Christmas is on its way, and whether you plan on buying one from a farm, off of a lot, or on the internet, you only have a few weeks left to grab your tree. Many homes in the nation’s community associations will take part in this holiday tradition, which dates hundreds of years. If you don’t have your tree picked out yet, don’t panic. We have compiled a few pointers to help you find a good tree and keep it healthy right up to Christmas Day.
- Grab the right tree. Over 30 different species of trees are marketed as Christmas trees during the holidays. Many look the same at first glance, but each one has unique characteristics. As a rule of thumb, fir trees make good Christmas trees because they retain moisture well, meaning they tend to lose less needles than many other types. Spruce trees, on the other hand, aren’t known for this quality and aren’t as well-suited for the job. The good news? What is probably the best species to use as a Christmas tree also happens to be one of the easiest to find: the Frasier Fir.
- Shop in-person. While shopping online is a preferred method of many consumers, picking out a Christmas tree is a decision that’s better made in person. Not only is it more fun, but Christmas trees are a rare example of a product that’s almost always more expensive when purchased on the internet (they usually run over $100). The reason for this is that most trees ordered online are cut to order. Because of this, they are prone to last longer than trees that are purchased from a lot, which are sometimes cut weeks before being sold. You can still get a fresh tree in person by examining and asking a question or two:
- You can check the condition of trees by bending their branches. If the branches seem brittle and easily break when they’re bent, the tree has lost too much moisture. Pine needles that crush in your hand are also signs of a tree that’s too dehydrated. If you’re not sure, just ask how long the tree has been cut.
- Many tree lots charge by the size of the tree. For example, a six-foot tree is one price, while a seven-foot tree is more. If you buy a tree that’s too big, not only will you have to trim it down to size, you will have paid more money than you needed to. That’s why it’s a good idea to measure the height and width of the space you have available. Once you know how much tree you need, you can really shop around by calling different farms and lots to get a price on that size. Most vendors will negotiate on prices with you. The closer it gets to Christmas, the better your chances of working out a great deal on a tree!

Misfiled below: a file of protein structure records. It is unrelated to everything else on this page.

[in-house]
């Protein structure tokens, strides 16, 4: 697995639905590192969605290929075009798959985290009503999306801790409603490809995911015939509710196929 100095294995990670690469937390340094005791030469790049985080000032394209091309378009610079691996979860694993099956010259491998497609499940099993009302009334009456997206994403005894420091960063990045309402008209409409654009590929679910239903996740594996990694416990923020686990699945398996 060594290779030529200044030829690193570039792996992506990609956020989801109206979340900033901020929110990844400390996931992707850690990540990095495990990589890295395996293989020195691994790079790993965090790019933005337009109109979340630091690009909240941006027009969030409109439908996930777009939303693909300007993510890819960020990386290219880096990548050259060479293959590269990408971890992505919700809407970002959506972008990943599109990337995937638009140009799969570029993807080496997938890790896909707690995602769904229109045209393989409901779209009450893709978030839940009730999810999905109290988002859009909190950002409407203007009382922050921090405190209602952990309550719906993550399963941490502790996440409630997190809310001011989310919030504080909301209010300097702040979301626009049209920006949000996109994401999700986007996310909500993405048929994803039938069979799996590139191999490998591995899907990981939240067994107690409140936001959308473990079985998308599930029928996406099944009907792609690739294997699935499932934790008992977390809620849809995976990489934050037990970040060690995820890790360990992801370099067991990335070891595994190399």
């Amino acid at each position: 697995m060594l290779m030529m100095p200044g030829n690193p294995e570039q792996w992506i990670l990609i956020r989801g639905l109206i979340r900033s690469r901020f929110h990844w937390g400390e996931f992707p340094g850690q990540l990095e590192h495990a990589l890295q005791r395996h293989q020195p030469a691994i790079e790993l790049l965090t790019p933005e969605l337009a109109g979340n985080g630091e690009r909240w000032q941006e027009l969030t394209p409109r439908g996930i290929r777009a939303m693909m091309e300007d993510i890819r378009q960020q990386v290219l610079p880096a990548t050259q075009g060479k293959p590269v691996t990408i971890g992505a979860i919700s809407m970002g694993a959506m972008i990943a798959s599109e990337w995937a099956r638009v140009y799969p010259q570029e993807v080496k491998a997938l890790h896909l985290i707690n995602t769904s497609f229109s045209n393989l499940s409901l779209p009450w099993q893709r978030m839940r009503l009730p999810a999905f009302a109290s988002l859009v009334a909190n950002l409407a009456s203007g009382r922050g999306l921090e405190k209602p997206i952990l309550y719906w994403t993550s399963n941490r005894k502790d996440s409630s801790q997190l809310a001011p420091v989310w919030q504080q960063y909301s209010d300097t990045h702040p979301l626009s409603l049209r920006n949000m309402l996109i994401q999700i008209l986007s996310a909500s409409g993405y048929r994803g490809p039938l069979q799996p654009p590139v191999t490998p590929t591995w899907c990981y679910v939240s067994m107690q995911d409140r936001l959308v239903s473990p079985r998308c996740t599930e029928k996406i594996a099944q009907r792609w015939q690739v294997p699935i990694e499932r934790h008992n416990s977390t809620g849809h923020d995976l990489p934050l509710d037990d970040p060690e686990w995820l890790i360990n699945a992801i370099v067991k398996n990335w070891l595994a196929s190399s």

- Water it right away. To keep your tree looking its best until Christmas Day, try and put it in a tree stand with water as soon as you can. If you aren’t able to get it to water within roughly the first hour of cutting it, sap will start to accumulate on the base of the tree. This can make it difficult for water to pass through, but it isn’t the end of the world. Simply scrape the sap from off of the base with a blade to allow the tree to draw water. It’s been reported that a freshly-cut tree can consume as much as a gallon of water within the first hour in the base. Also, forgetting to keep water in the base of the tree stand is a major cause of “Charlie Brown Christmas Tree Syndrome” so try to water your tree consistently.
- Keep your cool. Keeping your Christmas tree away from heat sources like vents and fireplaces will decrease your risk of fire and help to keep your tree hydrated.
If you put the work into completing each of these suggestions, you should be able to enjoy an excellent tree and keep it looking great throughout the holiday season. In much the same way, an experienced HOA manager will have the knowledge and dedication to keep your community thriving. If you are unsatisfied with the level of service you’re receiving from your current management company, or if you’ve grown tired of the stress of self-managing, we invite you to search our comprehensive directory of professionals. All of the companies listed on HOA Management (.com) have been proven by years of hard work and dedication to their residents. In either case, we hope you have a happy holidays!
This article is provided by HOA Management (.com).